companies are creatures of statute,” controlled by Kentucky Revised Statutes
(KRS) Chapter 275,” Turner v. Andrew,
413 S.W.3d 272, 275 (Ky. 2013) (quoting Spurlock
v. Begley, 308 S.W.3d 657, 659 (Ky.2010)), not primarily by the common law.
To the extent that common law doctrines could arguably govern limited liability
companies, the Kentucky Limited Liability Company Act “is in derogation of
common law,” KRS 275.003(1), and the traditional rule of statutory construction
that “require[s] strict construction of statutes which are in derogation of
common law shall not apply to its provisions.” Id. Thus, to the extent the statutes conflict with common law, the
common law is displaced.
This Court must therefore first look
at the controlling statutory law.
review of the statute the Court would have seen the “switch” set forth in KRS §
275.170(4).In that Ram.Chou LLC was
member-managed, determined as provided in its articles of organization (see KRS § 275.165(1)), the duty of
loyalty is owed by all members.To that
end the Court’s dismissal of Chou’s claims for breach of the duty of loyalty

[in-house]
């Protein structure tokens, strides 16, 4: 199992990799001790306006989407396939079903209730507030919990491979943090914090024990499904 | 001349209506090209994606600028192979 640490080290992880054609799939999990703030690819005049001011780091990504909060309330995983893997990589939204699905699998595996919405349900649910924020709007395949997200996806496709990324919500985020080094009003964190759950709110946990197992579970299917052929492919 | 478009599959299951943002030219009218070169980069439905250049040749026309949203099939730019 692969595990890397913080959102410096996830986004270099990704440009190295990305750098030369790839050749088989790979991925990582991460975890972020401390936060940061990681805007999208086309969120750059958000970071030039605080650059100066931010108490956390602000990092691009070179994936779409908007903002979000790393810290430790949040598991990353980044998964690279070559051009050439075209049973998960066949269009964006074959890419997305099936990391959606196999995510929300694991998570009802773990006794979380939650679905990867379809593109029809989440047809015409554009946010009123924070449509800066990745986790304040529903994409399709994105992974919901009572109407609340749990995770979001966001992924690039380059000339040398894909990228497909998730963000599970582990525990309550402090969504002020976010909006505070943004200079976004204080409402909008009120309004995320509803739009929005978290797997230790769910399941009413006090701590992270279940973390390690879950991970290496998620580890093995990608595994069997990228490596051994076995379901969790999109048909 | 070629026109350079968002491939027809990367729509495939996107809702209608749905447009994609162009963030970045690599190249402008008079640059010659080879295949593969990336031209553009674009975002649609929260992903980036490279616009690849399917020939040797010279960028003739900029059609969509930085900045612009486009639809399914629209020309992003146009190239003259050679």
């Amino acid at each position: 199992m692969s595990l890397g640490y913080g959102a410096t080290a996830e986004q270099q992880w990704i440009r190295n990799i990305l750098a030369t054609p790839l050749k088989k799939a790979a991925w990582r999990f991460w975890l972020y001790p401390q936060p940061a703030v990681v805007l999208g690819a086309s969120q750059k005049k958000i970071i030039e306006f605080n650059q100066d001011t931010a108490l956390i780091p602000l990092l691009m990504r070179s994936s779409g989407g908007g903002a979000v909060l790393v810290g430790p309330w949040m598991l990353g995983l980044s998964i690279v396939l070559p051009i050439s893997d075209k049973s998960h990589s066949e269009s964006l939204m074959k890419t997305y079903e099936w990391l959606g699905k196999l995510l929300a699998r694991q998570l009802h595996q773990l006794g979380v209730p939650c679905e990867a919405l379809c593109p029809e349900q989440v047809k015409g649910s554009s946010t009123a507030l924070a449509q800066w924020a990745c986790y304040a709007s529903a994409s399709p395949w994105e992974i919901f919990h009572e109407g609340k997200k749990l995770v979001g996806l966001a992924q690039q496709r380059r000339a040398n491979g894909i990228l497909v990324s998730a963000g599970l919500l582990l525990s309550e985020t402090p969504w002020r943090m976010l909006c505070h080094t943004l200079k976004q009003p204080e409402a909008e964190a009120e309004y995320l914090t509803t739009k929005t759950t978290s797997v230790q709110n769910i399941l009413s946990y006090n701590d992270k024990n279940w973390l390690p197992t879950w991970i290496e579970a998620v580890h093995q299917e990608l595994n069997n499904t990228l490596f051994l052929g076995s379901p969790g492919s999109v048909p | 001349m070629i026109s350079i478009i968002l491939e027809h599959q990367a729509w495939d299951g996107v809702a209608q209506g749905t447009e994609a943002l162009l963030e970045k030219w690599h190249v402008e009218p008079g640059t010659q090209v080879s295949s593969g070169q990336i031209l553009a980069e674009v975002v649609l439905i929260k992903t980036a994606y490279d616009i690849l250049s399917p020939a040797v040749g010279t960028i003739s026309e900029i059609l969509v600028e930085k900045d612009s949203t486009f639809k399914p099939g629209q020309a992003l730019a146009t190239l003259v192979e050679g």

is not to say the Court’s conclusion that Chou could not in his own name bring
a claim for breach of the duty of loyalty was incorrect.Rather, this is a case of right answer, wrong
reason.The LLC Act, in addition to
defining the duty of loyalty and saying who owes it, defines also who is its
beneficiary, namely the LLC.See KRS § 275.170(20 (“account to the
[LLC] and hold as trustee for it”) (emphasis added).Chou could not bring a claim for himself
based upon the Chilton’s breach of the duty of loyalty, not because no duty was
owed by them (it was), but because Chou was not its beneficiary.
to the dissent, it was correct in referencing the statue to determine who owes
the duty of loyalty.It failed, however,
to appreciate that the same statute defined the beneficiary of the duty.Further, the dissent’s repetition of Patmon’s analogy of LLC members to
partners is contrary to the statutory language it had just cited and the Pannell v. Shannon directive that LLCs
are not creatures of the common law.